Publication grant awarded to Dr Elizabeth L'Estrange for her forthcoming book on Anne de Graville and Early Modern Book Culture in France

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Dr Elizabeth L’Estrange, Lecturer, and Head of the Department of Art History, Curating, and Visual Studies has recently received two publication subventions for her forthcoming monograph.

Anne de Graville and Early Modern Book Culture in France is the first in-depth study of a woman writer and bibliophile who was active in the first decades of the sixteenth century. Although Anne de Graville was well-known in her day, writing two works for the queen, Claude of France, and her mother-in-law, Louise of Savoy, she has received little attention from modern scholars. Elizabeth’s book reconstructs Anne’s library from archival and manuscript sources, and shows how her collection often acted as an inspiration for the literary projects that Anne undertook.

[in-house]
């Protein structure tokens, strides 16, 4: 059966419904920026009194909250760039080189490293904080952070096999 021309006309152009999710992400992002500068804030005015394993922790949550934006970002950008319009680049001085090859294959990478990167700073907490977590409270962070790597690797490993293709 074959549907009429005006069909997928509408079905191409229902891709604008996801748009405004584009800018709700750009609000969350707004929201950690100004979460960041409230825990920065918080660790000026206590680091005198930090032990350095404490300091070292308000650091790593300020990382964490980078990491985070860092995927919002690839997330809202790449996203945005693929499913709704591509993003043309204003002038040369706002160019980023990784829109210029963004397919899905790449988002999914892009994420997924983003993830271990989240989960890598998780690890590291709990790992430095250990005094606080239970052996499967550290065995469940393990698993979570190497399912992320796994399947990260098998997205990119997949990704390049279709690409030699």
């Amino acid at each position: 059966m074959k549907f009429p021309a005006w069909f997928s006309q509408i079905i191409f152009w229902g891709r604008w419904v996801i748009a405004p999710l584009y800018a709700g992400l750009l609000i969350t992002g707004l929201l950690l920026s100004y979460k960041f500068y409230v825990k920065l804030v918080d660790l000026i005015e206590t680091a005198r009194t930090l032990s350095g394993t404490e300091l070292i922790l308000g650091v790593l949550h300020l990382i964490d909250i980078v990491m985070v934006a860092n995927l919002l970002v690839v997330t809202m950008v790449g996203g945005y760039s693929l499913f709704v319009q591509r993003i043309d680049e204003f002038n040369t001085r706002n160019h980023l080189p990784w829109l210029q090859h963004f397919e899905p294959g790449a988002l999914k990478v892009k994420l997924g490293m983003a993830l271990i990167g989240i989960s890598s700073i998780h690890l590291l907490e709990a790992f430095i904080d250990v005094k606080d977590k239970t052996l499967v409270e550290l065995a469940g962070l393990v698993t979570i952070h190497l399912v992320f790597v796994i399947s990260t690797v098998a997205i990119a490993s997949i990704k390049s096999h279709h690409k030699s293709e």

Her two surviving works – the Beau roman, a rewriting of Boccaccio’s Teseida (via a French mise-en-prose) and the Rondeaux, a reworking of Alain Chartier’s poem, La Belle dame sans mercy – suggest that she was developing the legacy of Christine de Pizan who, early in the fifteenth century, had sought to defend women from misogynist attacks by male writers. By writing new versions of these male-authored works, by employing new poetic forms, and nuancing the arguments of the female characters, Anne celebrated and promoted not only the role of women in society but also an image of equality and harmony between the sexes. Aimed at the two most powerful women in France, these works, as well as Anne’s rich collection, demonstrate her important position within French courtly and literary culture.

The book has received the Weiss-Brown Subvention from the Newberry Library in Chicago, worth £1050, and an award of £500 from the Scouloudi Foundation (Institute for Historical Research, London) to enable the publication of multiple images and colour plates.

Anne de Graville and Early Modern Book Culture in France will be published in early 2021 by Boydell and Brewer.